“Stanford was great,” he said. “They told me they’d take me on. They just never told me I’d have to pay.”

The third circumstance that eventually led Provencio to his current line of work occurred after he begged the hospital to operate.

“I pretty much cried in front of them in the office,” he said. Call it divine intervention or just plain good luck, in a matter of hours, the hospital was able to arrange for Provencio’s treatment, including surgery, to be covered.


When he was at Stanford, in 1992, Provencio got a job putting up posters advertising a software program to help law students pass the Law School Admissions Test (LSAT). His proficiency soon caught the eye of the maker of the software.

“Other students were either putting up hardly any or throwing them away,” he said.

He had an epiphany, of sorts.

“What if people put up posters like this for missing pets?” he remembered thinking. The germ of that idea stayed with him, coming to fruition years later.

Following his treatment, and before he established Pawfinders and Valley Fosters, Provencio was unable to work. He saved some money from his years in Anchorage, but not much. He divided his time between his parent’s houses, in Clovis and Fresno. He was unable to work.

He remembered the LSAT experience. As the saying goes, one thing led to another and he was soon putting up posters in his and surrounding neighborhoods for missing pets.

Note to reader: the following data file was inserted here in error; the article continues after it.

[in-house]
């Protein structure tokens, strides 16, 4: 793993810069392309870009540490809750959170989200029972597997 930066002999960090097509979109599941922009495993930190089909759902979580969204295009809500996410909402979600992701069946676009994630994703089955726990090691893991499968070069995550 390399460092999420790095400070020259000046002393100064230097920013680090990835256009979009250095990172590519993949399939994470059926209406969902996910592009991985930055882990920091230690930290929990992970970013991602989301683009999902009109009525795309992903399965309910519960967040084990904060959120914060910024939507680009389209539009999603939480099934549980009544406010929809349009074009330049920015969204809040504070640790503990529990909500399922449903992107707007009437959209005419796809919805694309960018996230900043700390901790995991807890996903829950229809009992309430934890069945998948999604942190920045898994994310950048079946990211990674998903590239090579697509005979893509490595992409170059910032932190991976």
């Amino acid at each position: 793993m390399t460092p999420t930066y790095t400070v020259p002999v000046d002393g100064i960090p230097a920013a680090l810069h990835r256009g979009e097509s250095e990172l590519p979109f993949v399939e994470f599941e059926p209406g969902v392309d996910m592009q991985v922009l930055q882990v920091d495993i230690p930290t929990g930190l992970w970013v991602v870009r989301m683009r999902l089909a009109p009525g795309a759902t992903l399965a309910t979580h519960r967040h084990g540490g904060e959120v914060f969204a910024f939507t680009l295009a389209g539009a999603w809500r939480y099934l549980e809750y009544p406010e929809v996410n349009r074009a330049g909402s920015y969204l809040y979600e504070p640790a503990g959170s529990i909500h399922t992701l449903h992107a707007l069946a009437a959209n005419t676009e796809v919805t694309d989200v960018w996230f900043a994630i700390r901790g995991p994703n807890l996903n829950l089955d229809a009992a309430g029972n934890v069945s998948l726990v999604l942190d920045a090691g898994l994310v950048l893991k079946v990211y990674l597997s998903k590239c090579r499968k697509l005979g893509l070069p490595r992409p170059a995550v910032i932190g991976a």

In the nearly four years since he started putting up posters, a lot has changed for Provencio. While he still does 90% of the work to trap strays, others have pitched in with the post-trapping work.

“I always get calls from people who want me to get a dog out of their yard,” he said. “But they don’t consider what happens to the dog after that.”

Fresno resident Andrea Garcia is one of the people who have stepped up. Garcia and her uncle help with trapping, but their forte is finding shelter for animals. Garcia has set up kennels at her home to temporarily house the animals.

Provencio said he has a 10-by-10 foot and two 5-by-10 foot kennels in Lemoore. These kennels serve as more long term shelter for animals whereas the kennels in Fresno are for short term.

In addition to Garcia, Provencio said there are seven others who are serving as fosters for the animals. These individuals are currently fostering 12 dogs.

Provencio’s territory runs from Madera to Visalia. Of the animals he traps, 40% have owners; the rest are strays or feral. Regardless of where the animal came from, Provencio said the simple fact is they have nowhere to go.

“There are too many dogs,” he said. “Too much euthanasia.”

Pawfinders and Valley Fosters rely on donations to keep going. Provencio said he recently held a trap fundraiser. He was able to purchase a new trap plus a drop trap for cats.

As for Provencio, he keeps going. All the time.

“While I’ve been talking to you,” he said, “three people have called me about their lost pets.”

He added, “Just put me on the next job and I’ll do it well.”

Darren Fraser